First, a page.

On Wednesday, Nov. 12, 2008 a panel session of the American Medical Informatics Association (AMIA) was held simultaneously in rl and sl. The title of the session was “A Virtual World as a Healthcare Information Platform” and the participants included moderator DanielS Cisco Systems (rl Danny Sands from Cisco Systems), Pathfinder Linden (rl John Lester, Linden Lab), Cooksbranch Chowderhead (rl Daniel Hoch, Massachussetts General Hospital), Deep Semaphore (rl Rameshsharma Ramloll, Idaho State University), Lancelot Spitteler (rl James Kinross, Imperial College London) and Davee Commerce ( rl David Taylor, Imperial College London).
DanielS Cisco Systems began the session by introducing the panel members and giving an overview of the potential ways that Second Life can be used by those in the business, healthcare and social science fields. Cisco sponsored this panel discussion; the first of its kind (discussing virtual worlds in rl and sl simultaneously) at AMIA. Previously, Cisco was involved in another sl/rl presentation, this time at the Healthcare Information and Management Systems Society (HIMSS) meetings of February, 2008, when the Virtual Palomar Hospital sim was introduced. (see http://www.ireport.com/docs/DOC-55637
Pathfinder Linden was the first panel member to speak. He is Linden Lab’s Boston Operations Director, having joined Linden Lab in 2005, bringing experience in online community building, healthcare and education to his position. He described virtual worlds and explained that the great challenge is to help people discover the potential uses of this new technology, especially in the areas mentioned.
Cooksbranch Chowderhead (rl Daniel Hoch) was the next to make a presentation. Hoch is a neurologist at the Massachusetts General Hospital who has been working on a study in which Second Life is used as an alternate way to provide healthcare delivery. A technique already taught in rl was chosen for the study, the Relaxation Response, a stress reduction therapy first described by Dr. Herbert Benson and designed by the Benson-Henry Institute for Mind Body Medicine. The teaching of the Relaxation Response was adapted for Second Life and three groups of participants followed the eight week course. Two of the groups have recently completed the program and the results are being evaluated.
Following Cooksbranch Chowderhead , Deep Semaphore (rl Rameshsharma Ramloll of Idaho State University) showed a video of a simulation for emergency training (the title is “Exploring Emergency Preparedness Training in a Virtual Environment: Highlights from a Pandemic Influenza Triage Exercise”) that was done in Second Life. ( http://www.youtube.com/watch?v=v1doVBFl9fs, also see http://play2train.org) The immersive quality of Second Life lends itself to doing this kind of work. As well the organization of these kinds of exercises, which involve large numbers of people working in different disciplines, can be easier than in rl.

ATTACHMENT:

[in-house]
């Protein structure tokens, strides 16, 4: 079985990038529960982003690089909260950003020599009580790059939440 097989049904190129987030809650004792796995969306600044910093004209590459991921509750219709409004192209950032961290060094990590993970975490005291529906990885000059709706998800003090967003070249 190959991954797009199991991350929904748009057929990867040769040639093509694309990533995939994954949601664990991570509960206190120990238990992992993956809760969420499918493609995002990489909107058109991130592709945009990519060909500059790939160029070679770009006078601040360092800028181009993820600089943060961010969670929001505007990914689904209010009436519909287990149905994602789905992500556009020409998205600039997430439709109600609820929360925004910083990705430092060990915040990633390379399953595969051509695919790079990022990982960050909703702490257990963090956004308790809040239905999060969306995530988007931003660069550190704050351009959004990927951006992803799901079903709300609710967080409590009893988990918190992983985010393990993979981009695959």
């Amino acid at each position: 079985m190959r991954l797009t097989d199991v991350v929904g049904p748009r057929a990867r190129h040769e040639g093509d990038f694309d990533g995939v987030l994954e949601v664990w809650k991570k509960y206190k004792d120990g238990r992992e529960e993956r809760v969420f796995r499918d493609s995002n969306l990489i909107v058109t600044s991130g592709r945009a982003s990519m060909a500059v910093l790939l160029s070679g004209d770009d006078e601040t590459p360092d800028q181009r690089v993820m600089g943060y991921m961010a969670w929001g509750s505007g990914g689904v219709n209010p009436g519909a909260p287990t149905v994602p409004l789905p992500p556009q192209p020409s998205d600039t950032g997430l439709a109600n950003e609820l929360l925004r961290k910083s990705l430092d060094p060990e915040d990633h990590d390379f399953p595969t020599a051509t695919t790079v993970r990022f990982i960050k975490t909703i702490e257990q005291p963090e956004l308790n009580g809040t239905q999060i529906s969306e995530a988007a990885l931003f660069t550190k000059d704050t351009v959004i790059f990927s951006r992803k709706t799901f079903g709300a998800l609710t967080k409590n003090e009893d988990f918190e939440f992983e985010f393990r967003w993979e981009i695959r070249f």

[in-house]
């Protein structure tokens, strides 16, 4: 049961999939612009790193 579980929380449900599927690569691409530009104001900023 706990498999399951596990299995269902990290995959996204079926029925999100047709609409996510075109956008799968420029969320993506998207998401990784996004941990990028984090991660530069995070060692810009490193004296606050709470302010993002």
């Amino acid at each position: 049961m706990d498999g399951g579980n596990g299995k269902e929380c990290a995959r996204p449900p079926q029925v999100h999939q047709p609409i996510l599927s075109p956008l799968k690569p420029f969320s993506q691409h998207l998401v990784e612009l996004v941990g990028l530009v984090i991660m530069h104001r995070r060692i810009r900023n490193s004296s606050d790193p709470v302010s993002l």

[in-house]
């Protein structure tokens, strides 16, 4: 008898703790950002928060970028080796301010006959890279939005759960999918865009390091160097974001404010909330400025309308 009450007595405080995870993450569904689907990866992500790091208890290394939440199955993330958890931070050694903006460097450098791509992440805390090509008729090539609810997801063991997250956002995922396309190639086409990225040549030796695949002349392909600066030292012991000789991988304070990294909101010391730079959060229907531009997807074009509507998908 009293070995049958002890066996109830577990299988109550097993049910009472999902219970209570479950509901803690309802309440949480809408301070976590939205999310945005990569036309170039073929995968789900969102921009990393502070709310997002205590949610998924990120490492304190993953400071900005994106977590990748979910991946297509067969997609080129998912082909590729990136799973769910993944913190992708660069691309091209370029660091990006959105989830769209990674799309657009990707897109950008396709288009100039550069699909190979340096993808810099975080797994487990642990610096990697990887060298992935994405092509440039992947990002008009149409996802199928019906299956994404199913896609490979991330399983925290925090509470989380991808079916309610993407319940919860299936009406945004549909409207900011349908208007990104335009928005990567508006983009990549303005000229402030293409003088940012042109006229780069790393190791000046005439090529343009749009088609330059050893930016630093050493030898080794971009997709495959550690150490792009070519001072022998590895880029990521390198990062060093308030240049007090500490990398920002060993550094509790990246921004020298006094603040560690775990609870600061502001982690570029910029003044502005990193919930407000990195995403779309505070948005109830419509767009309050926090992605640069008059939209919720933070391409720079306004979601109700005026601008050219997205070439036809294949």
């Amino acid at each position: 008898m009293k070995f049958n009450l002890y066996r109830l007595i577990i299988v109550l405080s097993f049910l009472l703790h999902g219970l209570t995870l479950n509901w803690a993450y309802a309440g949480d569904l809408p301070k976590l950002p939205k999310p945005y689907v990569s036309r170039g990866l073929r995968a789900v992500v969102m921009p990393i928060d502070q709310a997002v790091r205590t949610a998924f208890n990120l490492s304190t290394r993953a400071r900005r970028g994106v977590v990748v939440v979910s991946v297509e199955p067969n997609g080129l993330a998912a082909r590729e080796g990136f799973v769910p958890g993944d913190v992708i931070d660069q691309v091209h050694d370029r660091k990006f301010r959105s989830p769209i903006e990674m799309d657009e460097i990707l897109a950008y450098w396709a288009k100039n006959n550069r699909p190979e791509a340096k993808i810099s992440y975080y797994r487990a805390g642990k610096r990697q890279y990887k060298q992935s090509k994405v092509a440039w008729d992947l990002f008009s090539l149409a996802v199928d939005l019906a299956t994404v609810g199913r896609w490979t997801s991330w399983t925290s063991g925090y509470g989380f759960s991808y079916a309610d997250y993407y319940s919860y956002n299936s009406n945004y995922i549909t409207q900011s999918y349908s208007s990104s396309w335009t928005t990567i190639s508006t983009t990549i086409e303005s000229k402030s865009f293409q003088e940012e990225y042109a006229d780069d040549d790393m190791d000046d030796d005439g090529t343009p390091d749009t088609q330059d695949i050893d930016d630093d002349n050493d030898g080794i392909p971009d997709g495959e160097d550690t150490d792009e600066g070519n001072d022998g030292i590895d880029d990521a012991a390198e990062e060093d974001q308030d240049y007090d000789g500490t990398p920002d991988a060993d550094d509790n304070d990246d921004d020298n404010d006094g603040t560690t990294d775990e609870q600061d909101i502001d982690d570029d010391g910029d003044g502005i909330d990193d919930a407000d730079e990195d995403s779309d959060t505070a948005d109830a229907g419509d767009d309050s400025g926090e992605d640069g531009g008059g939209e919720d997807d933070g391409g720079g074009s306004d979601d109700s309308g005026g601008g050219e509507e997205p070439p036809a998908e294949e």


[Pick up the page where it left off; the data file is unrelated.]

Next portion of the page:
The final speaker was Lancelot Spitteler (rl James Kinross) from Imperial College London. Imperial College London, along with the National Physical Laboratory, have created a virtual hospital in Second Life (the Second Health Hospital) in accordance with “Healthcare for London: A Framework for Action”. This hospital allows people to experience the recommendations set forth in “Healthcare for London: A Framework for Action” in a tangible way. Visitors also have the opportunity to leave comments that could be utilized in the creation of rl healthcare services in London. Imperial College London also has a training hospital in Second Life where students can learn to examine patients in a respiratory care unit.
James Kinross spoke about how Second Life can and has been used so far. He talked about both the illusion of interaction that can be felt in Second Life and that these interactions can be captured and analyzed. Kinross’s avatar Lancelot Spitteler actually got up out of his seat on the panel and entered into the audience area, greeting avatars who were seated there and hopefully demonstrating to the session participants in rl just how real the feeling in sl can be. Convincing people who have not been in Second Life of the intensity and reality of the experience is probably one of the most difficult things to do.
Finally Davee Commerce, also of Imperial College Hospital, took the audience on a tour of an operating room which had been set up to help students learn procedures, such as scrubbing up. It was an interesting experience because many of the objects in the room were set up to warn you if you were doing something wrong. For instance, I bumped into an object in the room, a cart, I think, and was told by the object that I had done so.
This AMIA panel discussion illustrated many different aspects of the use of Second Life. The actual presentation itself was made available to those who could not attend the meeting in person. Many different healthcare related uses were also demonstrated: teaching patients who might not be able to get to the hospital easily (demonstrated by the teaching of the Relaxation Response), training of large numbers of healthcare professionals and emergency responders to react to emergency situations ( the video shown by Ramesh Ramloll on the emergency response to the flu epidemic), the ability to help form healthcare policy (Second Health Hospital) and training of medical students (Imperial College London). The use of virtual worlds such as Second Life can help save healthcare systems time and money, something of great importance in this period of increasingly costly healthcare. for a description of a visit to the virtual hospital)
Imperial College London (149, 85, 26)
Second Health Hospital, Polyclinic (126, 219, 24)
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